Remarks by Brigadier General John R. Allen, Usmcfor Taiwan Kidd-Class Destroyer Sail Away Ceremony
BG0522E | Date: 2005-11-02
Representative Lee, General Chen, RADM Pu, RADM Hamilton and distinguished guests, it is my great honor to join you today for this historic moment in the US-Taiwan relationship. But it is not our day... it belongs to the people of Taiwan. Our long relationship is based upon shared values and common principles. We are both peace loving peoples, nurturing our respective democracies, dedicated to the rule of law, and fully committed to human rights. We also recognize that our values and principles are best secured by strength.
While President Bush has made clear that America does not support Taiwan independence and opposes unilateral changes to the status quo by either side, the President has also said yes to Taiwan's requests to buy defensive arms and his approval of the sale of these ships in 2001 indicated a clear long-term investment in the future of Taiwan. Fundamental considerations and concerns about war and peace inform these positions; changes to the status quo could be a disaster for people on both sides of the Strait, across the region, and America itself. U.S. policy and U.S. arms sales reinforce our insistence that the Taiwan Strait remain at peace.
As a result, the defense relationship of the United States and Taiwan is a cornerstone of regional stability. That relationship is intended to assist, where appropriate, Taiwan's self-defense. It has been an important factor in successfully maintaining the peace and stability of the Strait for more than 50 years. So long as the security environment of the Strait remains stable, there is the opportunity for real dialogue, and there is the hope of long-term peace. In that vein, we gather here today to say farewell to these two warships and their crews as they journey home to Taiwan proud emblems of the commitment of the democratic society of Taiwan to defend itself. And here is strength.
Today, American and Taiwan friends alike can take heart and celebrate the reality of Taiwan's commitment to its own defense and of firm U.S. support for Taiwan. As these ships take in their lines and get underway, we should remember the real beneficiaries of this success, are the 23 million people of Taiwan who will be defended by the muscle and sinew, the dedication and personal commitment of these magnificent young sailors behind the steel bulkheads of these impressive warships. Indeed, millions more across East Asia will be safer from the horrors of war because Taiwan – through these superb ships and their crews – will be doing its part to preserve the peace.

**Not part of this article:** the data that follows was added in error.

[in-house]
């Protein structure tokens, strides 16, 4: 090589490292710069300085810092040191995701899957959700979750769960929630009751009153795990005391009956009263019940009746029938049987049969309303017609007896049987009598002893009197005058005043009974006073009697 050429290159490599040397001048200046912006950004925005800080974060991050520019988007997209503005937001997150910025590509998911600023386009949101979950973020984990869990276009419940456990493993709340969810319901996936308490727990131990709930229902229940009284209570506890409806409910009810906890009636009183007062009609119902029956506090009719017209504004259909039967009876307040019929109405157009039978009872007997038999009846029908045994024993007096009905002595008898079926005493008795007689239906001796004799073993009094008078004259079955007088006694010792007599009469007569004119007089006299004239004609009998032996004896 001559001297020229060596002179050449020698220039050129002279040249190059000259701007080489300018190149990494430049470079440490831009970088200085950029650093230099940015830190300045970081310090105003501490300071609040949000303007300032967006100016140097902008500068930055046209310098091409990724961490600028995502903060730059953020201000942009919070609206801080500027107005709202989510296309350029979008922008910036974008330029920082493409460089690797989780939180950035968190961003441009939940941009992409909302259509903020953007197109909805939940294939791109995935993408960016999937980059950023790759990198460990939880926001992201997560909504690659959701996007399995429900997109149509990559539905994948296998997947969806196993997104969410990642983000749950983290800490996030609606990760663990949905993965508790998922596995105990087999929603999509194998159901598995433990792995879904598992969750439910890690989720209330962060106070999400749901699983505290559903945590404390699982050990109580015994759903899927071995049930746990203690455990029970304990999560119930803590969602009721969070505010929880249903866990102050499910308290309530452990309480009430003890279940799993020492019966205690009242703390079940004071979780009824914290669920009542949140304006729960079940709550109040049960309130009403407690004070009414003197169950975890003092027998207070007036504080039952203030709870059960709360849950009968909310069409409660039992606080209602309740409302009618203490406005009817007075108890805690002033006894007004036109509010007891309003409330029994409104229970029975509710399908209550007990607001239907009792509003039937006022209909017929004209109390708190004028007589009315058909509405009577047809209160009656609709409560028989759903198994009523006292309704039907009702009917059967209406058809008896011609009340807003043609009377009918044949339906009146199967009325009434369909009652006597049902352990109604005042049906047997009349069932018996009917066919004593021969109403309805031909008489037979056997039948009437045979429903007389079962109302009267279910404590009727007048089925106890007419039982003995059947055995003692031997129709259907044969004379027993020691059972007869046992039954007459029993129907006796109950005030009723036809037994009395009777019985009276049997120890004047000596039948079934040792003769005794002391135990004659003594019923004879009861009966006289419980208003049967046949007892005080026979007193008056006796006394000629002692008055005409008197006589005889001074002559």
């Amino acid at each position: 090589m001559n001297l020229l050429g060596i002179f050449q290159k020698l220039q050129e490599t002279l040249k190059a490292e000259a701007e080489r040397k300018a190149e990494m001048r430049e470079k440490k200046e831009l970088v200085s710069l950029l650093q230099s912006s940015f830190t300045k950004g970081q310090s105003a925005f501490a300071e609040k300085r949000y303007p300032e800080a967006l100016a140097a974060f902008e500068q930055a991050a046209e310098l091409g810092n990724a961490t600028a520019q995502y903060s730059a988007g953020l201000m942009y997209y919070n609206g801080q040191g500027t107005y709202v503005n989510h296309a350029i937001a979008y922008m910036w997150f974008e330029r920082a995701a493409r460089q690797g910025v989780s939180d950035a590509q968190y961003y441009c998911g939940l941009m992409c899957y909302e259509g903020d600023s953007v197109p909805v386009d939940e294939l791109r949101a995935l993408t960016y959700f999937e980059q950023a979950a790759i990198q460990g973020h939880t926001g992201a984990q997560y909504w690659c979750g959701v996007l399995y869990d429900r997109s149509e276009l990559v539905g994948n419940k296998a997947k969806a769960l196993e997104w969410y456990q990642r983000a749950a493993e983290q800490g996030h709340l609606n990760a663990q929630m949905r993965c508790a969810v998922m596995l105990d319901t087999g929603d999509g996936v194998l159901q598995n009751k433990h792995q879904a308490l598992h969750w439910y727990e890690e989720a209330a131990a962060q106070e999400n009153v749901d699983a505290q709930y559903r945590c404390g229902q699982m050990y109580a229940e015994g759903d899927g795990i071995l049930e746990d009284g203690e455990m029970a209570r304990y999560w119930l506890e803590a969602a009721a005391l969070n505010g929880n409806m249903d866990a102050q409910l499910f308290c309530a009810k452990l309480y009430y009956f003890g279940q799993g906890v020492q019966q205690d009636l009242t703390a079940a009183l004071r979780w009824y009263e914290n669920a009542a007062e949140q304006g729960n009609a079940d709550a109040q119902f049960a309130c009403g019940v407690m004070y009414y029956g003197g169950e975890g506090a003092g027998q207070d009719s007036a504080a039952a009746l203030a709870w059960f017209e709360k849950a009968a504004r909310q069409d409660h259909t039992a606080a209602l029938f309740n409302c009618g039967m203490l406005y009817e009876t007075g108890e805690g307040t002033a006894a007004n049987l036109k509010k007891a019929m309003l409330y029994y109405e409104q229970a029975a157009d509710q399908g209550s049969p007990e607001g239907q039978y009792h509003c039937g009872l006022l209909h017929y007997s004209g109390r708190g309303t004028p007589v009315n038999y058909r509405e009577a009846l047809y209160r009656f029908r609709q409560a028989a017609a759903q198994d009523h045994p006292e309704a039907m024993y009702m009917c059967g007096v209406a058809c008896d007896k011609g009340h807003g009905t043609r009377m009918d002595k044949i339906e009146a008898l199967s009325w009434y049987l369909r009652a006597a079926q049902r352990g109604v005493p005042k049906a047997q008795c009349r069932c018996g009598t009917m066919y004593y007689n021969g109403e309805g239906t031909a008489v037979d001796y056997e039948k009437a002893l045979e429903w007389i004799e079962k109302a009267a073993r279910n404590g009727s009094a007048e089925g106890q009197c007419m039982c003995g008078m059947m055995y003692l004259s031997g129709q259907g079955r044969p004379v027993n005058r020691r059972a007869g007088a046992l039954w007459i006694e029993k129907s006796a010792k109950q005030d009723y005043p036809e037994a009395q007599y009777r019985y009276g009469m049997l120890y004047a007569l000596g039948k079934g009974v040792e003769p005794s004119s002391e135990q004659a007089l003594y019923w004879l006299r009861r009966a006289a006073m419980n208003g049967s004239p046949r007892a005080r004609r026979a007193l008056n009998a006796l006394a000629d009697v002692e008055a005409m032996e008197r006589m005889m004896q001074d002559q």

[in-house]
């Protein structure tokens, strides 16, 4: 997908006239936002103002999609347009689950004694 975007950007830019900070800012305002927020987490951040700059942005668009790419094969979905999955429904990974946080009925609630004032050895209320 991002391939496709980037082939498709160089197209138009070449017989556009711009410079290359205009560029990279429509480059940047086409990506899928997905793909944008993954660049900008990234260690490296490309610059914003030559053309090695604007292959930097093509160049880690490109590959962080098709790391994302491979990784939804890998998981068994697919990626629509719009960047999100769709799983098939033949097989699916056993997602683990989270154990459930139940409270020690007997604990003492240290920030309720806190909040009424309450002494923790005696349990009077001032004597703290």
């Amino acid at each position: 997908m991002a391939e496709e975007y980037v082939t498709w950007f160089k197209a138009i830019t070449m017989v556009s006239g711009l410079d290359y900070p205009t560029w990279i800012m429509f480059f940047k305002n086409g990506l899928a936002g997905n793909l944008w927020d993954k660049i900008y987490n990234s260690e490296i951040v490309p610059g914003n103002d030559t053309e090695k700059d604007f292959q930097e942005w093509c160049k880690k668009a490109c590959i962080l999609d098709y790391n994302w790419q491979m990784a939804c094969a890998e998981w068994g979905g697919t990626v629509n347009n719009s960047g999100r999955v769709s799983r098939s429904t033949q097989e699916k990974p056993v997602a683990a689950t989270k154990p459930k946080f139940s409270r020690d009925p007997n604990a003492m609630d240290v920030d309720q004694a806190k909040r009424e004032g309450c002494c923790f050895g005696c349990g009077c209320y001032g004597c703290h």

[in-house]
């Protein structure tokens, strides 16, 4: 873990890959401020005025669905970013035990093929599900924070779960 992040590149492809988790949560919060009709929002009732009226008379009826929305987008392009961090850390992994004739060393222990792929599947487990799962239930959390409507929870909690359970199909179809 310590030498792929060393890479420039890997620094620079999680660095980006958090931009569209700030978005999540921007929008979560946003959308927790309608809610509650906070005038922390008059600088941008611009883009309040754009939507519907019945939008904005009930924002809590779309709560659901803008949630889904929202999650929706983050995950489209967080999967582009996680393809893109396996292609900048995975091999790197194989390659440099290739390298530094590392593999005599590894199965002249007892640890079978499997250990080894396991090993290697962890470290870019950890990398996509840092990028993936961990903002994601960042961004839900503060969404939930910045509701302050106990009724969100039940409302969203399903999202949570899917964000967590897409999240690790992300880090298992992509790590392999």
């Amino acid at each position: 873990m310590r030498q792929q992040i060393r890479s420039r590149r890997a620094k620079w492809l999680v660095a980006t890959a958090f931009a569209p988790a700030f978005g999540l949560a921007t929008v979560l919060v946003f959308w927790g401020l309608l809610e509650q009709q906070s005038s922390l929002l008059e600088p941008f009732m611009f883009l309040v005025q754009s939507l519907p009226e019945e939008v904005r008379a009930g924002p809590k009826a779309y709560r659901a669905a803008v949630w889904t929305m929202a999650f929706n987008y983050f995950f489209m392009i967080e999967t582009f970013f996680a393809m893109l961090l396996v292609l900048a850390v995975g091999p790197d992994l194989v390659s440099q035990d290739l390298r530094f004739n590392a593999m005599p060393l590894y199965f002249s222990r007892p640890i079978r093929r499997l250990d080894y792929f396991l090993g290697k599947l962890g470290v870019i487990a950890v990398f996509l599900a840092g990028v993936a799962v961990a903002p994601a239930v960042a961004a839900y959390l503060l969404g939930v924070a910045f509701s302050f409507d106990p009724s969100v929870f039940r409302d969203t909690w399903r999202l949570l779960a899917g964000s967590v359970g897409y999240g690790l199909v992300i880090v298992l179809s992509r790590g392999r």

This launch occurs at an important time for Taiwan, whose people are engaged in a vital and fundamental debate on how much of the common wealth to commit to defense. This sort of debate is necessary in a free society; Taiwan will be stronger for it. As it faces the growing threat of a major PRC military build-up, it is imperative that the people of Taiwan hold their leaders of all political parties accountable for reaching a consensus to increase defense spending, because how Taiwan spends its money is also critical. It is not appropriate for the United States to tell a democratic Taiwan which budgeting mechanism it should use to provide for this increase, but – as your most staunch partner and loyal friend – we encourage you to do what is necessary to maintain the peace and stability you and your fellow citizens have enjoyed for more than 50 years.
America's commitment to Taiwan is not merely a function of arms sales. It is a function of common values and an uncompromising opposition to the use of force to alter Taiwan's status. As Taiwan refines and funds a strategy that reinforces stability, the United States will be ready to provide the assistance necessary to make that strategy work. But at the end of the day, it is Taiwan that must decide its fate.
Above the debate, today's celebration highlights a signal accomplishment that validates Taiwan's strengths: these ships were readied for sea ahead of schedule and under budget. This is a testament to the leadership and managerial prowess of RADM Pu of the Taiwan Navy, of the team work of the Naval Sea Systems Command, and of the exceptional work and efforts of Detyens (DET-INS) Shipyard and BAV. I had the privilege to tour the 1801 and the 1802 earlier this year and while I know you have been challenged by the sheer magnitude of this project, you have triumphed and surpassed everyone's greatest expectations. General Chen, I congratulate you! To our Taiwan friends, you should be very proud of this accomplishment and this day. John Paul Jones, the father of the American Navy, today the most powerful and formidable Navy on the planet, once challenged our young government: "Give me a fast ship for I intend to go in harm's way." With that in mind, I pray these ships are less ships of war than they are guarantors of peace. But I also know this, as the former US Navy ships Scott and Callaghan they are fast …and they are deadly. And I know these crews are fully capable of taking them in harm's way.
In closing, today is a day of celebration … of our shared values and principles. We also celebrate the tangible fruits of commitment. But most of all we celebrate a hope for lasting peace based on strength, on purpose and on conviction.
Being a Marine, and having served for years at sea, I will close my remarks by offering our traditional naval blessing to Captains Chen and Shen. We Americans wish you, your officers and the crews of these fine warships fair winds and following seas, and may God speed these ships safely home to the defense of Taiwan.